Australia’s Morrison undecided on attending UN climate summit

Sydney, Australia, Sep 27 (EFE).- Australian Prime Minister Scott Morrison is still undecided on attending the United Nations Climate Change Conference (COP26) in the Scottish city of Glasgow in November.

Morrison has said the reason for his indecision is the two-week quarantine he would have to undergo on his return.

“We have not made any final decisions. It is another trip overseas. I have spent a lot of time in quarantine,” Morrison told the West Australian newspaper late Sunday.

Australia has made a 14-day quarantine period mandatory for international travelers due to the coronavirus pandemic.

Morrison has just returned from a tour of the United States.

The refusal of the more conservative wing to adopt a net-zero carbon emissions target has divided his coalition government, saying that it would affect the mining and agricultural sectors.

In an interview with public broadcaster ABC on Monday, Foreign Minister Marisa Payne said that “Australia will be strongly represented at the conference no matter by which senior Australian representative and our commitment is very clear.”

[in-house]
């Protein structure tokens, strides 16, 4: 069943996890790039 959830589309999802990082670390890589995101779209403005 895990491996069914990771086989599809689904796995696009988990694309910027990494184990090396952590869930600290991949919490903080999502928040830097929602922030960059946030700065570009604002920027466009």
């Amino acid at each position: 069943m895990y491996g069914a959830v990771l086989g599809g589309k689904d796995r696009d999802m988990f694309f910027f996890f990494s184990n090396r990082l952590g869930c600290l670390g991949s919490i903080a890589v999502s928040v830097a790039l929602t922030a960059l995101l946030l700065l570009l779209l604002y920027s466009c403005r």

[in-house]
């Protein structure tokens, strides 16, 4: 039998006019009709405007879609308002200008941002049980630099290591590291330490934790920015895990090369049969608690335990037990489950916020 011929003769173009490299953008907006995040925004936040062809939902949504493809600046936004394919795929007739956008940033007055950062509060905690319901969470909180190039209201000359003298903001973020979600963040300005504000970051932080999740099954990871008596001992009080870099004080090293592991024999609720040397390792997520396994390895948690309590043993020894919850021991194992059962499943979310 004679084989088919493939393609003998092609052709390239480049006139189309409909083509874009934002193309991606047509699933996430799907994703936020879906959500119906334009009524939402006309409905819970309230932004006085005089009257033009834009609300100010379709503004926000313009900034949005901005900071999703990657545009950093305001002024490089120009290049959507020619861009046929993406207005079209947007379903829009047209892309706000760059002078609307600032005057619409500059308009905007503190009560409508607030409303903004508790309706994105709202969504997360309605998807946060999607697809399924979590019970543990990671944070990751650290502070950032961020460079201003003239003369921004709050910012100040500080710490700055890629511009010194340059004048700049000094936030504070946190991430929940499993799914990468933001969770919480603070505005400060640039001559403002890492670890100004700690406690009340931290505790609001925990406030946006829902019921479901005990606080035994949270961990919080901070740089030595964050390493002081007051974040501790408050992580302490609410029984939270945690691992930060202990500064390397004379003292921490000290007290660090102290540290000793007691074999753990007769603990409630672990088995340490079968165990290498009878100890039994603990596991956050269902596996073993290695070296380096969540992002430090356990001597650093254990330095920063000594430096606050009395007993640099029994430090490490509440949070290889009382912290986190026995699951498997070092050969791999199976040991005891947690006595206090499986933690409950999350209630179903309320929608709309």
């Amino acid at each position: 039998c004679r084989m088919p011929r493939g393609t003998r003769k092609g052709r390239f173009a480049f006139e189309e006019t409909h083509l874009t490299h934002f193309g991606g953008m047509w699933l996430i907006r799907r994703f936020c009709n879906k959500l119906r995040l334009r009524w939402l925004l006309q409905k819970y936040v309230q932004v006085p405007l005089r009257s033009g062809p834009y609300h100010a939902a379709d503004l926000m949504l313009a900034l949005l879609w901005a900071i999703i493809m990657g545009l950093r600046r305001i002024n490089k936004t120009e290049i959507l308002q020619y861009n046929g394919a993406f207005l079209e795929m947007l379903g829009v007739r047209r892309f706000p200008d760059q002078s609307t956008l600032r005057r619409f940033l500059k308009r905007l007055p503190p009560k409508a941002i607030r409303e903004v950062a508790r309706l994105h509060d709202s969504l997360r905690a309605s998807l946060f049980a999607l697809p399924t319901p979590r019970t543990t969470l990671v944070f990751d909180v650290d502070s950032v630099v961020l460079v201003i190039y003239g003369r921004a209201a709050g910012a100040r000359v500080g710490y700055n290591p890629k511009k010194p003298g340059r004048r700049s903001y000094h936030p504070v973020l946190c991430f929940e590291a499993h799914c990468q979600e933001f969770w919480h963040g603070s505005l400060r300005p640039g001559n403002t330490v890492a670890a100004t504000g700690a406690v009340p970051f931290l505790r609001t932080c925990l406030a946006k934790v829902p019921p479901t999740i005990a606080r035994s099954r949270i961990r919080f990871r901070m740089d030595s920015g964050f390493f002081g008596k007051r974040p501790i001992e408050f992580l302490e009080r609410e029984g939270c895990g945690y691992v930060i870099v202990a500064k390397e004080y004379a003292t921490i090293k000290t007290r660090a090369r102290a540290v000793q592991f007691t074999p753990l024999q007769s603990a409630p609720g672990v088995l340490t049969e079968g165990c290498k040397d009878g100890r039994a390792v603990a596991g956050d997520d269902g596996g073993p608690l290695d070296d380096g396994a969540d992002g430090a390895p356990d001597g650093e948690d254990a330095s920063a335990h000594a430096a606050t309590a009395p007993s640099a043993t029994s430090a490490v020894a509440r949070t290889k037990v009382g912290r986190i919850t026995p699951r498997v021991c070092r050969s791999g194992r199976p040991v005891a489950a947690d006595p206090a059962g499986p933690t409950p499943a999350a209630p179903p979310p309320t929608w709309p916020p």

Australia is one of the largest exporters of coal and gas and hence one of the biggest per-capita greenhouse gas emitters.

The doubt regarding Morrison’s participation in COP26, which will set global emissions targets, comes amid an intense debate in Australia about the lack of clarity of its climate policy.

Morrison has reiterated on several occasions that Australia would meet its goal of reducing greenhouse gas emissions by 26-28 percent by 2030, compared to 2005 levels and its intention to achieve the global aim of emission neutrality by 2050, but without committing to it.

The Morrison administration, who has come under pressure from the United States and the United Kingdom to commit more to the fight against climate change, also fears that Australia will lose access to the financial system if investors perceive a lack of clarity in the transition to clean energies.

“Australia has a lot at stake. We cannot run the risk that markets falsely assume we are not transitioning in line with the rest of the world,” Treasurer Josh Frydenberg said in a speech to the Australian Industry Group in Melbourne on Friday.

Currently, Morrison is negotiating with the National Party to endorse a target of net-zero emissions even as the sticking point continues to be coal, one of the main exports and a key source of electricity generation in Australia.

“We have record sales at record prices. We have England reopening coal fire power stations because they cannot keep the lights on,” Australian Deputy Prime Minister and National Party leader Barnaby Joyce told ABC Sunday. EFE


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